Falling Dark by Tim Tharp ’92 M.F.A. (Milkweed Editions, 256 pages, $21.95).
Beauty doesn’t exactly leap out at you in rural Oklahoma. It is a hard, desolate place where the only things in abundance are poverty, isolation, and empty spaces. In Falling Dark, Tim Tharp’s first novel, the Oklahoma flatlands are as bleak as ever, but they also become the setting for love, death, and redemption. Tharp’s work carries a touch of Faulkner, though his version of the rural South bears little resemblance to Yoknapatawpha County. Falling Dark is set in a world of Wal-Marts, marijuana farms, self-serve gas stations, and tacky country-and-western bars. Tharp’s South is a place that isn’t so distinctive after all, where beauty has faded under the pavement of oversize parking lots and the grinding realities of life in rural America.
At the center of Tharp’s tale is Donna Bless, supermarket cashier. Ever since her husband, Jack, was killed in an apparent home invasion gone awry, Donna’s life has been a chaos of booze, drugs, and one-night stands. Her sons, Nelson and Wesley, have been left to shift for themselves. They often come home to an empty house, where "the lights were shut off and around the floor and on the tables lay splayed magazines and half-empty glasses and caked plates." Searching one night through the debris for their mother, the boys find instead "a note on the refrigerator: ‘Spaghetti-Os in the cupboard.’ "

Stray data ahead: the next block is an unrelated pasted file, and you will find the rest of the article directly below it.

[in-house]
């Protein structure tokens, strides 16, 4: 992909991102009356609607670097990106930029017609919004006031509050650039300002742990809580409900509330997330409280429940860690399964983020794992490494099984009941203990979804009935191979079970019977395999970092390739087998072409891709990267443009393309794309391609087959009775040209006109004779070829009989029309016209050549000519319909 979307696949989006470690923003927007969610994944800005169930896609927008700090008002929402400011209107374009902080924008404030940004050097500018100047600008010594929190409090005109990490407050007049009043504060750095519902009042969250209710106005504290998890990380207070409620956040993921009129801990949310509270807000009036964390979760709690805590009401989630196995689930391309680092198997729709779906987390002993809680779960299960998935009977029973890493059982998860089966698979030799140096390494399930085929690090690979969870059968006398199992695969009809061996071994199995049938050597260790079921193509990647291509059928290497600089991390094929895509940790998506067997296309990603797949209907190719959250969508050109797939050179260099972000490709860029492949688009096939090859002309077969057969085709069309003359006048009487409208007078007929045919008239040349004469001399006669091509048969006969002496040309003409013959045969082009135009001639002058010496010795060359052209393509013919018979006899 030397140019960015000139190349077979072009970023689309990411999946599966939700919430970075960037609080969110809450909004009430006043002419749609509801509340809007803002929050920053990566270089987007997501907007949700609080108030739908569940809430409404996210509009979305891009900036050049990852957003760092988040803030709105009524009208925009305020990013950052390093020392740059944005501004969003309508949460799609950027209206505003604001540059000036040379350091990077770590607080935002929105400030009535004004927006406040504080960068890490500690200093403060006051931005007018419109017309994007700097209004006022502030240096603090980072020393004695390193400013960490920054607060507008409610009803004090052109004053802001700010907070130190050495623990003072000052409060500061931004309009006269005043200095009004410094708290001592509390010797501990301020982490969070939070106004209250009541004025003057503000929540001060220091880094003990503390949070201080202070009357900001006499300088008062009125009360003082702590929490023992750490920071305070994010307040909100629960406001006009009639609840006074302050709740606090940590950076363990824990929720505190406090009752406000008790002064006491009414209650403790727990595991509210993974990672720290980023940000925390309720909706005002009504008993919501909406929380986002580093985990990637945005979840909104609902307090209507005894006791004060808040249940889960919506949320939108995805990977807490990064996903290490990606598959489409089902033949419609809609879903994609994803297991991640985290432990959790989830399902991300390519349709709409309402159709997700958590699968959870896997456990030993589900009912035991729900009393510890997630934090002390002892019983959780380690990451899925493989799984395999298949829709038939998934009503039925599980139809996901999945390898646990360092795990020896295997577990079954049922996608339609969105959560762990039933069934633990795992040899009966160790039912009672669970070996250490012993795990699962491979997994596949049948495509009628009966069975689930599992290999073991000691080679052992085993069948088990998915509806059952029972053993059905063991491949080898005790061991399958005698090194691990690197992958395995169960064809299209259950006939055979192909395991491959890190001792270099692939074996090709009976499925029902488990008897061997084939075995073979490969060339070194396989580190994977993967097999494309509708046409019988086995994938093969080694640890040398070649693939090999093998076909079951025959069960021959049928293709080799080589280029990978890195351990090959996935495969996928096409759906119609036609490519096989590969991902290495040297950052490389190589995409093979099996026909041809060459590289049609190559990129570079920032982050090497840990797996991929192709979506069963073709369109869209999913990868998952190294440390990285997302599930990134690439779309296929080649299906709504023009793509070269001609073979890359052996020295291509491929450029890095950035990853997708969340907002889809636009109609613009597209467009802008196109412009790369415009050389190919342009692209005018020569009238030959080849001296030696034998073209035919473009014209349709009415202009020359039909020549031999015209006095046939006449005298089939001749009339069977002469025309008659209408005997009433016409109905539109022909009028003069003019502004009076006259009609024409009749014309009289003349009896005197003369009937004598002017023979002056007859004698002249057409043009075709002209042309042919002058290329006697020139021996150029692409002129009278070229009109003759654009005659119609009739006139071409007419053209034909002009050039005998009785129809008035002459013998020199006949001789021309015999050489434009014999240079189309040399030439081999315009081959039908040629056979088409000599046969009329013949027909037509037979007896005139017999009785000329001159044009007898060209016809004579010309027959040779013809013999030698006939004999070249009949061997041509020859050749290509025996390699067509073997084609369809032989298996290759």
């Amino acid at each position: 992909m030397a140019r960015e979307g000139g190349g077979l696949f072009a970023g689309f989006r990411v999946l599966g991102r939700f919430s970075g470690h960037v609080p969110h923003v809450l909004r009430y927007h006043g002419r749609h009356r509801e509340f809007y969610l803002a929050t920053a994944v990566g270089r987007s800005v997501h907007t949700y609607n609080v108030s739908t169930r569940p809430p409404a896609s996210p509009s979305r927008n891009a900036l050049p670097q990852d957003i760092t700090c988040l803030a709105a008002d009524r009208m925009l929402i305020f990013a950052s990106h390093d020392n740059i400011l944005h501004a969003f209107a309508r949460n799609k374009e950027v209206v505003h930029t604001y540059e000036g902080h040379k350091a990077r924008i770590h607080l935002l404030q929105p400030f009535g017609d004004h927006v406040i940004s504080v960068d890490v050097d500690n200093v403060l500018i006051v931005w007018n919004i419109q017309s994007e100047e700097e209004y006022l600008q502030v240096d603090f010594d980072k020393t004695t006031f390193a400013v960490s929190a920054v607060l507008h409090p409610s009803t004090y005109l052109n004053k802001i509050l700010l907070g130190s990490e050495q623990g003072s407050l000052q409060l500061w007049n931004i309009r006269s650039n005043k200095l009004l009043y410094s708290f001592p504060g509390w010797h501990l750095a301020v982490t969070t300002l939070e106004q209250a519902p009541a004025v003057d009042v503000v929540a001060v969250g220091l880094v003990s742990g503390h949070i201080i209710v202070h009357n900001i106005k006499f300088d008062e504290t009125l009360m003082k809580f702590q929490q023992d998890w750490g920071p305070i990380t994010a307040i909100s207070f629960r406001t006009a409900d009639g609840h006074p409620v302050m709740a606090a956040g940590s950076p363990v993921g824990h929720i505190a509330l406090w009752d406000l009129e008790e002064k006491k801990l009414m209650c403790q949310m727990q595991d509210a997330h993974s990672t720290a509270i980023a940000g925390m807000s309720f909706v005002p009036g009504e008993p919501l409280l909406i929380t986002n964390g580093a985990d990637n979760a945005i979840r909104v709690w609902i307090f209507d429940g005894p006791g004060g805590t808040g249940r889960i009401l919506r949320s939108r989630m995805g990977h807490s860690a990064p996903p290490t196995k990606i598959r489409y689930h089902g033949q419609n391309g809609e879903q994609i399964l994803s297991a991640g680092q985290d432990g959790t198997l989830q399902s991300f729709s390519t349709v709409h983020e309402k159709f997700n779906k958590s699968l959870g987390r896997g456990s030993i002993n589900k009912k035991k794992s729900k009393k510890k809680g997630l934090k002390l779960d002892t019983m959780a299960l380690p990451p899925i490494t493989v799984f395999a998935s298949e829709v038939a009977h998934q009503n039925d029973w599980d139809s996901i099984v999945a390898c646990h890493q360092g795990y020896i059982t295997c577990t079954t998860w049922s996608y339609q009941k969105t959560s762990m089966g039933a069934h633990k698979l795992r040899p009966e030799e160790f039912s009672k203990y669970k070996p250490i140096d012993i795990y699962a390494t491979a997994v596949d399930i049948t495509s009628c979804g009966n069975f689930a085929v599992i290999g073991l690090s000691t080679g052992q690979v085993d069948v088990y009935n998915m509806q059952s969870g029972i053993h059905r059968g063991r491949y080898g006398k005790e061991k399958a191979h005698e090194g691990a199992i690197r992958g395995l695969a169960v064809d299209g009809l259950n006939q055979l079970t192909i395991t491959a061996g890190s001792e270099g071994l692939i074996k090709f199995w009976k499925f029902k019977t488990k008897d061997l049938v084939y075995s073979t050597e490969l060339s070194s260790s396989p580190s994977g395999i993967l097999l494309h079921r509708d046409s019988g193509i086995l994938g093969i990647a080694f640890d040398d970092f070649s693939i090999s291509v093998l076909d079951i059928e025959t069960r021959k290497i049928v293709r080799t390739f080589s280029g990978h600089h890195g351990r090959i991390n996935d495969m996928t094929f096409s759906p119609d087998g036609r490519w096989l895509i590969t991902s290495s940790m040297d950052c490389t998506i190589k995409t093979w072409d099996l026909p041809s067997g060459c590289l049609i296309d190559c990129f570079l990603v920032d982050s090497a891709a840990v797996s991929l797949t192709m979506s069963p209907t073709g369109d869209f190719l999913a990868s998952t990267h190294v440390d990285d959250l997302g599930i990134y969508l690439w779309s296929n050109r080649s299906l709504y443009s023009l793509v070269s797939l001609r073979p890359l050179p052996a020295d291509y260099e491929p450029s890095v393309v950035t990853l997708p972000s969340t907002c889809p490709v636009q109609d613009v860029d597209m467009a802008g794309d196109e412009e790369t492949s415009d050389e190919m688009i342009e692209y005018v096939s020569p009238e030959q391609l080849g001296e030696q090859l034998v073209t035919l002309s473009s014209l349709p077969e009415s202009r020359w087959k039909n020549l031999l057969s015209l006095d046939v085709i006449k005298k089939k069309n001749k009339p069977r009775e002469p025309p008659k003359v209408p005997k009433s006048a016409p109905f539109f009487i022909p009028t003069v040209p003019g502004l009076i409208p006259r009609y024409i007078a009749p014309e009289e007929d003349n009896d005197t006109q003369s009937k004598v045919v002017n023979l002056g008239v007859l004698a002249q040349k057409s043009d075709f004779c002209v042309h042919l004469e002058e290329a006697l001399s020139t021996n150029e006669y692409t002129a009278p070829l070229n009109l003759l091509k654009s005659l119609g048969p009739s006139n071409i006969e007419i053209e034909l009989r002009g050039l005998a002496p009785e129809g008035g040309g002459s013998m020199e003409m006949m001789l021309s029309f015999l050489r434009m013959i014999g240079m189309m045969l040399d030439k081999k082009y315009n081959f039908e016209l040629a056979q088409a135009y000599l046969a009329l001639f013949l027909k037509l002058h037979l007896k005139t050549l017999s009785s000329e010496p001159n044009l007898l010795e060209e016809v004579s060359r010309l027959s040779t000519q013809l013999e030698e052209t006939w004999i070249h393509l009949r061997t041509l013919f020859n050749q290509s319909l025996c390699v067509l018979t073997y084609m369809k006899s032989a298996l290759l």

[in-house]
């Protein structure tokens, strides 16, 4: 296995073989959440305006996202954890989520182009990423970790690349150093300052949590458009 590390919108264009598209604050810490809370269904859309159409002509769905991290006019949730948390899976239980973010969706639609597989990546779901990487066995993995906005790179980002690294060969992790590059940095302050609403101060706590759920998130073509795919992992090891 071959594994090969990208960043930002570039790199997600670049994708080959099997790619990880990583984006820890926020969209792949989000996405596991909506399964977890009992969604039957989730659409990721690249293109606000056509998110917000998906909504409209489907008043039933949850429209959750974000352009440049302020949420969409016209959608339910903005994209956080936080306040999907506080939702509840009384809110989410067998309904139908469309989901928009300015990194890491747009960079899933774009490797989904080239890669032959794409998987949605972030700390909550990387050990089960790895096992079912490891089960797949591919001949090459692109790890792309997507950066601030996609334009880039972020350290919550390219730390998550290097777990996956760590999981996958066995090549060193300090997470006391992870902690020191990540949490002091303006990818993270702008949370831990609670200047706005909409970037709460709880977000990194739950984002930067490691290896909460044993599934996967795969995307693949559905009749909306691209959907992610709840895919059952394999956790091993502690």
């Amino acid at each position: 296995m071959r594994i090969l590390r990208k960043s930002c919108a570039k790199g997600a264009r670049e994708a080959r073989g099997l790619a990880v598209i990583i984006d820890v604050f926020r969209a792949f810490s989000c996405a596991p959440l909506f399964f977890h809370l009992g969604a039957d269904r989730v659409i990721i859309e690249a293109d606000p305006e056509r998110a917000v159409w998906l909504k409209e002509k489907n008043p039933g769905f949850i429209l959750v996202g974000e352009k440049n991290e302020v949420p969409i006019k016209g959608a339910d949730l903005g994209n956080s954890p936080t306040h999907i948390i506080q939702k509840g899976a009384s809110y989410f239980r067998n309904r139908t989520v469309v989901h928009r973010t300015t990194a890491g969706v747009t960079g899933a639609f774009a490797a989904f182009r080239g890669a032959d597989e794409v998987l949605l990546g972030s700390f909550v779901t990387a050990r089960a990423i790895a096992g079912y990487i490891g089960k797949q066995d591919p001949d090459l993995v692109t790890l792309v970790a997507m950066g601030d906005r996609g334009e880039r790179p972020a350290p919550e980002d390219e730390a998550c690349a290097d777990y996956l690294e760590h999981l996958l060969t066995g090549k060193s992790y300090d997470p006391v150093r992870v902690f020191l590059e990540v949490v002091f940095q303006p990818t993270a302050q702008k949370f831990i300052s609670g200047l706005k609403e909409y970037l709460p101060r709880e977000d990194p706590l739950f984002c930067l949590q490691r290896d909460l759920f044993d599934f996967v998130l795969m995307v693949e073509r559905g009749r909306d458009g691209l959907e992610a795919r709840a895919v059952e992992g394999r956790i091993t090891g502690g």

Donna Bless’s fatherless, and now motherless, boys cope in different ways. Nelson, a grade-schooler, longs to move in with his friend Ragel, whose large family looks to him like an oasis of domesticity. Wesley, older than Nelson, tries to fill the vacant shoes of authority. He works two jobs and plays nursemaid to his mother when she stumbles home late at night.
Things go from bad to worse in the Bless household when Donna falls into a relationship with Roy Dale. Roy is the kind of man who tortures animals with burning branches and follows teenage girls around town in his old pickup, hoping to score. He’s a talker too, filling Donna’s ear with tales of a horse ranch he doesn’t own and luring solidly responsible Wesley into a marijuana-selling scheme.
Tharp does a masterful job with the Bless family’s seduction by Roy Dale. Blinded by the loss of a husband and father, they are easy prey for a low-class con man. Yet the novel doesn’t end in nihilism. Enter Sam Casey, backwoods marijuana farmer, former member of the "Sunshine People," 1960s-style idealist – and a foil for Roy Dale. As the Blesses gradually emerge from the spell Roy has cast over them, Sam Casey steps in, becoming a father figure to the boys and a possible love interest for Donna.
Written in rambling, low-punctuation prose that is still engagingly readable, Falling Dark was the 1999 winner of the Milkweed National Fiction Prize. The book is sharply polarized between good and evil, yet it is peopled with detailed, realistic characters that resist easy stereotypes. Tharp’s only misstep is in crafting too pat an outcome for Roy Dale. He is last seen wandering in the Oklahoma woods during a blizzard, "a beer in one hand and the remnants of the six-pack swinging from the other," searching for buried treasure.